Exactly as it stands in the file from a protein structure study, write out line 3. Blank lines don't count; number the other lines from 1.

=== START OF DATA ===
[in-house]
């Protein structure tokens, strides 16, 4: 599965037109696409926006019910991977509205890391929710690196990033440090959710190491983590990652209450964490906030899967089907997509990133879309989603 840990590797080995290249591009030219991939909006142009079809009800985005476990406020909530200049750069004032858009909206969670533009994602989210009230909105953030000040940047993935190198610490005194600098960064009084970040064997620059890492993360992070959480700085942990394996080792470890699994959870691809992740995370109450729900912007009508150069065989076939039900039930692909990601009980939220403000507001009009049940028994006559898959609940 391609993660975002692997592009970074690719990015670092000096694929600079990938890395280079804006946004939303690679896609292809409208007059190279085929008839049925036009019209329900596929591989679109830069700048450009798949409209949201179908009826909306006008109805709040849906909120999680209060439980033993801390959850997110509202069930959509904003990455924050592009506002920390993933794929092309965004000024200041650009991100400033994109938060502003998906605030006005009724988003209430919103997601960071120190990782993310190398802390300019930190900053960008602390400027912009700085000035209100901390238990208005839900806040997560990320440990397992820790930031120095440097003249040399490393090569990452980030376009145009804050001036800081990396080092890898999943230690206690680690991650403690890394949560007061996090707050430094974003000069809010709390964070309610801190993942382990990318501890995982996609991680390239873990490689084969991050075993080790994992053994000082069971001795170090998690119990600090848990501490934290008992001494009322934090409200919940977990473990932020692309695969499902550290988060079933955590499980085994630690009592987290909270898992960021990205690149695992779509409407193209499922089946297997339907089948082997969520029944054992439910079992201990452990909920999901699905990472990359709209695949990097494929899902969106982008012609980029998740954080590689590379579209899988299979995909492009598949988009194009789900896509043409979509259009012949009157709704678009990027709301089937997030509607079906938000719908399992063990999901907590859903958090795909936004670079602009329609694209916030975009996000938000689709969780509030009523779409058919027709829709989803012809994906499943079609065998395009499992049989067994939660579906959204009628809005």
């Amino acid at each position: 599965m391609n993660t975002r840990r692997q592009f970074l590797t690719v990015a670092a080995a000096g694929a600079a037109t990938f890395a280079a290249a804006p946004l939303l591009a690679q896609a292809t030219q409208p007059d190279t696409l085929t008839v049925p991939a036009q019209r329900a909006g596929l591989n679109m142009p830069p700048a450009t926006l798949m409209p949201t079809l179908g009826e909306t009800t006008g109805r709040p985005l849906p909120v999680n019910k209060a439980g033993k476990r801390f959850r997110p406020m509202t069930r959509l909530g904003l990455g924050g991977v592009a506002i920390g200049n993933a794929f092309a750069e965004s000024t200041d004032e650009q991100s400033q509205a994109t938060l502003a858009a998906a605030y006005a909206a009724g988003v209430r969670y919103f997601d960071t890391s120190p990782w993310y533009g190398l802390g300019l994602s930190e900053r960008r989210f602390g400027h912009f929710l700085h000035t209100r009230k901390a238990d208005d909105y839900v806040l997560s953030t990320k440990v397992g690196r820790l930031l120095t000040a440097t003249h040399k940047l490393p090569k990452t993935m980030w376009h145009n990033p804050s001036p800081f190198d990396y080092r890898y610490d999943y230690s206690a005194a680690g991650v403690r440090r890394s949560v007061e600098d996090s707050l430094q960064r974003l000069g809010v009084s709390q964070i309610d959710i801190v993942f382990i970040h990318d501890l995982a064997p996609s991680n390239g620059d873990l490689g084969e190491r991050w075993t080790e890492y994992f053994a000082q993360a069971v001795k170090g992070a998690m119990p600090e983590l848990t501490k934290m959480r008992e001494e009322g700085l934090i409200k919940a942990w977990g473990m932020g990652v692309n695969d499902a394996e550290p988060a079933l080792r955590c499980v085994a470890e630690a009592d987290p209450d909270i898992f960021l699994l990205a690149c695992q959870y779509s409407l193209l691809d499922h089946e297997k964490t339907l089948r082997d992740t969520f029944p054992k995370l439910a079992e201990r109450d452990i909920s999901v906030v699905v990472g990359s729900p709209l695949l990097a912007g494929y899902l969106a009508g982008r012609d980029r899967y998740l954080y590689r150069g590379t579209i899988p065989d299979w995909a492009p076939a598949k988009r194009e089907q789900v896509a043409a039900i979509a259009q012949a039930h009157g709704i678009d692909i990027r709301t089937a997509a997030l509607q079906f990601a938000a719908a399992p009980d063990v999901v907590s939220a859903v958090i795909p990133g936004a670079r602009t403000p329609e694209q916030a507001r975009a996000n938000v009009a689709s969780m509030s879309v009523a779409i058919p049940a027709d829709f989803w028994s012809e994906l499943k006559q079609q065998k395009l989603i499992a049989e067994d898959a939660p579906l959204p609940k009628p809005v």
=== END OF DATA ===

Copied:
């Amino acid at each position: 599965m391609n993660t975002r840990r692997q592009f970074l590797t690719v990015a670092a080995a000096g694929a600079a037109t990938f890395a280079a290249a804006p946004l939303l591009a690679q896609a292809t030219q409208p007059d190279t696409l085929t008839v049925p991939a036009q019209r329900a909006g596929l591989n679109m142009p830069p700048a450009t926006l798949m409209p949201t079809l179908g009826e909306t009800t006008g109805r709040p985005l849906p909120v999680n019910k209060a439980g033993k476990r801390f959850r997110p406020m509202t069930r959509l909530g904003l990455g924050g991977v592009a506002i920390g200049n993933a794929f092309a750069e965004s000024t200041d004032e650009q991100s400033q509205a994109t938060l502003a858009a998906a605030y006005a909206a009724g988003v209430r969670y919103f997601d960071t890391s120190p990782w993310y533009g190398l802390g300019l994602s930190e900053r960008r989210f602390g400027h912009f929710l700085h000035t209100r009230k901390a238990d208005d909105y839900v806040l997560s953030t990320k440990v397992g690196r820790l930031l120095t000040a440097t003249h040399k940047l490393p090569k990452t993935m980030w376009h145009n990033p804050s001036p800081f190198d990396y080092r890898y610490d999943y230690s206690a005194a680690g991650v403690r440090r890394s949560v007061e600098d996090s707050l430094q960064r974003l000069g809010v009084s709390q964070i309610d959710i801190v993942f382990i970040h990318d501890l995982a064997p996609s991680n390239g620059d873990l490689g084969e190491r991050w075993t080790e890492y994992f053994a000082q993360a069971v001795k170090g992070a998690m119990p600090e983590l848990t501490k934290m959480r008992e001494e009322g700085l934090i409200k919940a942990w977990g473990m932020g990652v692309n695969d499902a394996e550290p988060a079933l080792r955590c499980v085994a470890e630690a009592d987290p209450d909270i898992f960021l699994l990205a690149c695992q959870y779509s409407l193209l691809d499922h089946e297997k964490t339907l089948r082997d992740t969520f029944p054992k995370l439910a079992e201990r109450d452990i909920s999901v906030v699905v990472g990359s729900p709209l695949l990097a912007g494929y899902l969106a009508g982008r012609d980029r899967y998740l954080y590689r150069g590379t579209i899988p065989d299979w995909a492009p076939a598949k988009r194009e089907q789900v896509a043409a039900i979509a259009q012949a039930h009157g709704i678009d692909i990027r709301t089937a997509a997030l509607q079906f990601a938000a719908a399992p009980d063990v999901v907590s939220a859903v958090i795909p990133g936004a670079r602009t403000p329609e694209q916030a507001r975009a996000n938000v009009a689709s969780m509030s879309v009523a779409i058919p049940a027709d829709f989803w028994s012809e994906l499943k006559q079609q065998k395009l989603i499992a049989e067994d898959a939660p579906l959204p609940k009628p809005v």